Vice Admiral Nick Hine: ‘To be blunt, autism made me a better naval officer’
Second Sea Lord speaks of his condition for the first time, telling Larisa Brown the forces need more ‘neurodiversity’
The following is an article that appeared in The Times – if you have a subscription, you can read the full article via this link.
Alternatively we have summarised the article below.
For most of his career, Vice Admiral Nick Hine (the Second Sea Lord) had been viewed by colleagues as being “obsessive, challenging and difficult”. Now he has revealed his autism diagnosis (he received a decade ago) as part of his urging others like him to join the military. In an interview with The Times, the former commander of a nuclear submarine said he was speaking out about his autism for the first time because he wanted to leave the navy in a better place.
In 2018 the military updated its “medical employment standards” to allow greater discretion on a case-by-case basis for a range of conditions, including neuro-diverse conditions such as autism and Asperger’s that previously had been a bar to service. Now there are 177 servicemen and women across all the services who have also declared their diagnosis for autism.
Next week Vice Admiral Hine is launching a “neurodiversity network” where servicemen and women can share and discuss their experiences like his: “I have a brain that is wired differently. It doesn’t mean that I am disabled, it doesn’t mean that I am odd, it doesn’t mean that I am in any way shape or form less capable. It means that I am different.”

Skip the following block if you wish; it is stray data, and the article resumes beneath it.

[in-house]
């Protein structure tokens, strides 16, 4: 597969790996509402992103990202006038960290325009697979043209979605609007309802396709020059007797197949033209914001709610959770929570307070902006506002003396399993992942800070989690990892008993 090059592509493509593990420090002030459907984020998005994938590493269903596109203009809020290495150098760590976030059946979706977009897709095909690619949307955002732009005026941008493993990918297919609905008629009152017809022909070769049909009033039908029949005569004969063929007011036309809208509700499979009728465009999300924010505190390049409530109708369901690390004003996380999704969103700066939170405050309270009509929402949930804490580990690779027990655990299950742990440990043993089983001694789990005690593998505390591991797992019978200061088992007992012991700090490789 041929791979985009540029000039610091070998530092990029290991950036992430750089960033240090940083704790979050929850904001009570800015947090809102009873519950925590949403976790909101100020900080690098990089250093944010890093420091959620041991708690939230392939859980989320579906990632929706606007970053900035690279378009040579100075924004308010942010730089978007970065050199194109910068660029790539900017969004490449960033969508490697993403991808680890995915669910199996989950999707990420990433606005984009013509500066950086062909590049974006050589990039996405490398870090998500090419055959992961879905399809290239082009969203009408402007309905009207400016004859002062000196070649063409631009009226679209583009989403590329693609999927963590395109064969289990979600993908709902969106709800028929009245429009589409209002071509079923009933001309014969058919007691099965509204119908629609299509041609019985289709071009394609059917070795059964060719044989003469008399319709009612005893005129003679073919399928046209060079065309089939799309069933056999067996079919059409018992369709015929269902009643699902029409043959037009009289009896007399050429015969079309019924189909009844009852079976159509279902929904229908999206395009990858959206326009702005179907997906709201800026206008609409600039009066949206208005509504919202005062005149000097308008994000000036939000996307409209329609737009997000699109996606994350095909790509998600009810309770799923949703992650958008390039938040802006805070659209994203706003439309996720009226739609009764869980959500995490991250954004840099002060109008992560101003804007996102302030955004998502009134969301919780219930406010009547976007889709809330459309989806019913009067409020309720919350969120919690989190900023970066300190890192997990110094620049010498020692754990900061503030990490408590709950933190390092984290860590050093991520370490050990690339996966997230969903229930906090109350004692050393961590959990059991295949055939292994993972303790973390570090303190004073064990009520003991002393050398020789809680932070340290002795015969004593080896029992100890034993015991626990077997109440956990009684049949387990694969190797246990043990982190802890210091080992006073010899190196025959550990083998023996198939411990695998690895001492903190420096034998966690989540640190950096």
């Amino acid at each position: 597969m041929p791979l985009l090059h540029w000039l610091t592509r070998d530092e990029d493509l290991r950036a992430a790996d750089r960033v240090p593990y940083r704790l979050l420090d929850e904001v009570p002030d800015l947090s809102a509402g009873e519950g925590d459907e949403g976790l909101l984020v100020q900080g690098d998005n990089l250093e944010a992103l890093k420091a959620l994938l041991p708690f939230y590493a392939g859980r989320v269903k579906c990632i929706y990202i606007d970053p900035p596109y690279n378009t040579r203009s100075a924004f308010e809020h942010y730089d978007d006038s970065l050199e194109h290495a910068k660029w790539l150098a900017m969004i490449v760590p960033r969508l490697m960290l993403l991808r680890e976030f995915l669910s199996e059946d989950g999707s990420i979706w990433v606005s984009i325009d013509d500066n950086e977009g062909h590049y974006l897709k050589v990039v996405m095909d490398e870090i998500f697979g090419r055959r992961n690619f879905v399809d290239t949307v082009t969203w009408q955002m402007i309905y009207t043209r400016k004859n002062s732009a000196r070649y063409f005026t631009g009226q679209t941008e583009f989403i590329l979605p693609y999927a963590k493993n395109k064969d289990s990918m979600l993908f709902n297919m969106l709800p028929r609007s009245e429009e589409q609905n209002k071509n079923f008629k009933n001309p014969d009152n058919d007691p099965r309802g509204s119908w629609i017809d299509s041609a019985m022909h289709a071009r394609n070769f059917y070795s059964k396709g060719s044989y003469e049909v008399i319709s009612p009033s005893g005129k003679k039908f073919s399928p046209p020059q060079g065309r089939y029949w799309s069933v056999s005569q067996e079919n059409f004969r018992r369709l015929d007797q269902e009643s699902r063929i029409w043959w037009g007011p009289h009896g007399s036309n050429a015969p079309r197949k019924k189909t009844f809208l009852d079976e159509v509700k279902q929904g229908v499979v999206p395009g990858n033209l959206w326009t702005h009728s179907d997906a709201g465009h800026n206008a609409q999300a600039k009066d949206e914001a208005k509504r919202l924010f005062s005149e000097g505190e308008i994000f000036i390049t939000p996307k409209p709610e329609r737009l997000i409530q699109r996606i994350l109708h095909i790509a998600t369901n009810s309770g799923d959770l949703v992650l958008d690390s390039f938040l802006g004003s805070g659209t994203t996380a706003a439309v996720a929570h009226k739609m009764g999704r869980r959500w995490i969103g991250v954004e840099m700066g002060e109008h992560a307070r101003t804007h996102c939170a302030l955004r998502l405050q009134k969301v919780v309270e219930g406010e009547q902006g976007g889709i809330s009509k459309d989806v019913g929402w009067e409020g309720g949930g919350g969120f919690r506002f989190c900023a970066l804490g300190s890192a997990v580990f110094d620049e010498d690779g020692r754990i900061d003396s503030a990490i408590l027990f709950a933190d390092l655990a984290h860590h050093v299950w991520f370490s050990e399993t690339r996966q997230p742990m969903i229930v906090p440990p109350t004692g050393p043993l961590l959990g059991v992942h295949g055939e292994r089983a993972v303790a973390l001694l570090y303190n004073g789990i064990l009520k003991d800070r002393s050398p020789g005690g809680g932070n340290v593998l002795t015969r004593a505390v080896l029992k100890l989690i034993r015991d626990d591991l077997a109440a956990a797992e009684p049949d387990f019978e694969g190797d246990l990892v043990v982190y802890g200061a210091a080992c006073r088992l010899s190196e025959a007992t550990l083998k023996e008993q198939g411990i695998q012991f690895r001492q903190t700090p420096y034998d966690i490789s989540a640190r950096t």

He continues in The Times article: “As a military, we are not able to compete with adversaries in terms of mass. We do not have enough stuff. We are unlikely to be able to compete with adversaries in terms of technology, because they spend significantly larger sums of money. So the only way we are going to win and compete is by thinking differently, and therefore having people who think differently has got to be part of the solution.”
Hine got a professional diagnosis ten years ago, but as he rose through the ranks, chose to keep the diagnosis to himself and his close family. He explained that the skills associated with autism, such as precision, order, clarity and desire for structure, meant he thrived in the navy, but he also noted that noise, non-verbal communication and larger group conversations were difficult for him. “The world is made for neuro-typical people by neuro-typical people, and therefore it’s not surprising that people who are not neuro-typical have a series of challenges or a series of difficulties both in interacting with that world, but also in the world interacting with them”. In response to colleagues who described him as blunt, he sees himself as clear, unambiguous and honest. “I would say that clarity is a gift, frankly”.
Most of his operational career was based in the submarine service, including commanding HMS Talent – which he described as a “lonely activity”, which suited him because “not needing social acceptance is something that sits easily with that sort of level of responsibility. When you’re underwater and you are responsible for 100 people, and a nuclear reactor, and you’re operating in an environment, that is fundamentally hard. If you make a mistake, you will sink and you will die, and everybody else will. It is a level of responsibility that sits well [with me] and the focus and the ability to deliver on the complexity of that operation is something that I was naturally comfortable and reasonably good at.”
He was promoted to rear admiral in 2015 and to vice admiral in 2019. Asked why he was speaking out, he said: “This is the first time, and I’m talking about it now because as I’ve reached the end of my career, there is a sort of saying in the service that you should try and leave the service in a better place than you found it. And therefore, if I can do that by having some added value in the neurodiversity space, then I’ll be OK with that.”
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